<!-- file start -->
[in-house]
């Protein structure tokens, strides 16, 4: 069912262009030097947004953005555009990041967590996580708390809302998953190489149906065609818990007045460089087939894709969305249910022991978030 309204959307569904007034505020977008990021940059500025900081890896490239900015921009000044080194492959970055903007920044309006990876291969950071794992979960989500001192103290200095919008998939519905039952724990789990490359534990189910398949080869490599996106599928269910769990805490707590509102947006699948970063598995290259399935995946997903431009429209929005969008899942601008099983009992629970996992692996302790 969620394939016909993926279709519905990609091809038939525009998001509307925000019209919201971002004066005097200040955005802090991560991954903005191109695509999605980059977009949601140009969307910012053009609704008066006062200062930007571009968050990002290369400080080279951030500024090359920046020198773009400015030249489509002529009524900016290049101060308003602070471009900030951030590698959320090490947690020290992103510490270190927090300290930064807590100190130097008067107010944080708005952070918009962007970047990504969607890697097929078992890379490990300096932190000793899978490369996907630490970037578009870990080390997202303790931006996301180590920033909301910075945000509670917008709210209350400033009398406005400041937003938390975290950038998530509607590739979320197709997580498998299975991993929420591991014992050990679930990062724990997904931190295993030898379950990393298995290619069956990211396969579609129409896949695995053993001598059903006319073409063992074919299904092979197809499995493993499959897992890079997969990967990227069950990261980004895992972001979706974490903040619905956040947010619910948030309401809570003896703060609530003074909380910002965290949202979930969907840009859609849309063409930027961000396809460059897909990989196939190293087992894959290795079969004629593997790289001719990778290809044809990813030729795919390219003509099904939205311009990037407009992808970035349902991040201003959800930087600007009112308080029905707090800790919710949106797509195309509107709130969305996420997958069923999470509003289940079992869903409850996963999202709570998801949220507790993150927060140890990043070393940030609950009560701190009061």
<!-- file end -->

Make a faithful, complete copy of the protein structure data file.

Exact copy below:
[in-house]
């Protein structure tokens, strides 16, 4: 069912262009030097947004953005555009990041967590996580708390809302998953190489149906065609818990007045460089087939894709969305249910022991978030 309204959307569904007034505020977008990021940059500025900081890896490239900015921009000044080194492959970055903007920044309006990876291969950071794992979960989500001192103290200095919008998939519905039952724990789990490359534990189910398949080869490599996106599928269910769990805490707590509102947006699948970063598995290259399935995946997903431009429209929005969008899942601008099983009992629970996992692996302790 969620394939016909993926279709519905990609091809038939525009998001509307925000019209919201971002004066005097200040955005802090991560991954903005191109695509999605980059977009949601140009969307910012053009609704008066006062200062930007571009968050990002290369400080080279951030500024090359920046020198773009400015030249489509002529009524900016290049101060308003602070471009900030951030590698959320090490947690020290992103510490270190927090300290930064807590100190130097008067107010944080708005952070918009962007970047990504969607890697097929078992890379490990300096932190000793899978490369996907630490970037578009870990080390997202303790931006996301180590920033909301910075945000509670917008709210209350400033009398406005400041937003938390975290950038998530509607590739979320197709997580498998299975991993929420591991014992050990679930990062724990997904931190295993030898379950990393298995290619069956990211396969579609129409896949695995053993001598059903006319073409063992074919299904092979197809499995493993499959897992890079997969990967990227069950990261980004895992972001979706974490903040619905956040947010619910948030309401809570003896703060609530003074909380910002965290949202979930969907840009859609849309063409930027961000396809460059897909990989196939190293087992894959290795079969004629593997790289001719990778290809044809990813030729795919390219003509099904939205311009990037407009992808970035349902991040201003959800930087600007009112308080029905707090800790919710949106797509195309509107709130969305996420997958069923999470509003289940079992869903409850996963999202709570998801949220507790993150927060140890990043070393940030609950009560701190009061």